✅ The next stage is the analytical validation from testing your product under controlled conditions, where observed outputs match expected (or referenced) outputs. The process overlaps engineering and clinical, evaluating the performance of the algorithms and the product.

In addition to testing the product, I recommend using this stage to test your internal systems and logistics. These too should be considered part of your product, as you may need to include parts of this in your documentation and regulatory filings.

If everything goes according to plan, and you have successfully demonstrated that your digital health product does what you designed it to do. Your results can be used for regulatory filings, journal articles, etc. 🗄 🗂 🥳

✅ Clinical validation is the final stage, where the clinical efficacy of the product is evaluated as applied to a specific context of use. As clinical study design is a massively detailed topic, I’ll touch on this in a future post.

Going back to the start, its best to break the validation process into incremental steps beginning with a plan on which your team can align. Setting the expectations, objectives, and anticipated timelines before you start, will go a long way to making this process smooth and productive.

Having strong evidence of positive clinical outcomes from your digital health product will drive adoption, usage, and ultimately your revenues. 💰💰💰

A Clear Need for Validation Daniel Young 19 July 2022

A Clear Need for Validation

Check Marks DHWBlog shutterstock 1714693012
Checklist to validate a product

There is a need for validation… ⭐️

There are a wide range of digital health products. As many of these products are intended to be used in a clinical application, you would expect to see solid evidence underlying each.

But it’s not there. 🙁

A recent analysis of the market found that over 40% lacked clinical trials or relevant regulatory filings. 😟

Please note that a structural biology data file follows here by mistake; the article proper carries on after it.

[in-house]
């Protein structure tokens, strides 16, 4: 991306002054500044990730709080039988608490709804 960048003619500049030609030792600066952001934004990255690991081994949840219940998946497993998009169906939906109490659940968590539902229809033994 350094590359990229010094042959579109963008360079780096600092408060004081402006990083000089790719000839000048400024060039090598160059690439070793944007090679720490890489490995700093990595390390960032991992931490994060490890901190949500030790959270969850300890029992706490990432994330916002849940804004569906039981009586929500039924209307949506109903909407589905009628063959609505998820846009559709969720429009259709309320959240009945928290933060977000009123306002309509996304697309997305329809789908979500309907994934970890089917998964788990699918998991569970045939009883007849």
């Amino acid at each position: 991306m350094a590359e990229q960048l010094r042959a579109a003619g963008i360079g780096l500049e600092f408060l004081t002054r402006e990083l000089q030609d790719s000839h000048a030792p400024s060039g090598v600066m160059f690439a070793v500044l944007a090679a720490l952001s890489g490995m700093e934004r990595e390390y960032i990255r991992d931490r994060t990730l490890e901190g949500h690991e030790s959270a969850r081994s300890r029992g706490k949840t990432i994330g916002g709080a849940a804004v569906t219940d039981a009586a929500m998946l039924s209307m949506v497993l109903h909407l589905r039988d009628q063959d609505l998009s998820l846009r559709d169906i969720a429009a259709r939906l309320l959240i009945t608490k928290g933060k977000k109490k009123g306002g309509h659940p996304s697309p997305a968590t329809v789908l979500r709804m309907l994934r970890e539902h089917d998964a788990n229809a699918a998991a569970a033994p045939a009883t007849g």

That’s a problem.

How can one know if a digital health venture’s claims are valid? Without controlled validation, you can’t.

A digital health venture needs good evidence that their product works as intended.

The process of validating a product may be intimidating at first, when broken into steps, it’s doable even for smaller ventures.

✅ Start by verifying that your technology functions as design: sensor-level data outputs are calibrated; software passes QA; controlled unit-level tests yield expected results.

Verification tests are engineering tests that confirm all components in the system, including the flow of data, functions within specifications.

✅ The next stage is the analytical validation from testing your product under controlled conditions, where observed outputs match expected (or referenced) outputs. The process overlaps engineering and clinical, evaluating the performance of the algorithms and the product.

In addition to testing the product, I recommend using this stage to test your internal systems and logistics. These too should be considered part of your product, as you may need to include parts of this in your documentation and regulatory filings.

If everything goes according to plan, and you have successfully demonstrated that your digital health product does what you designed it to do. Your results can be used for regulatory filings, journal articles, etc. 🗄 🗂 🥳

✅ Clinical validation is the final stage, where the clinical efficacy of the product is evaluated as applied to a specific context of use. As clinical study design is a massively detailed topic, I’ll touch on this in a future post.

Going back to the start, its best to break the validation process into incremental steps beginning with a plan on which your team can align. Setting the expectations, objectives, and anticipated timelines before you start, will go a long way to making this process smooth and productive.

Having strong evidence of positive clinical outcomes from your digital health product will drive adoption, usage, and ultimately your revenues. 💰💰💰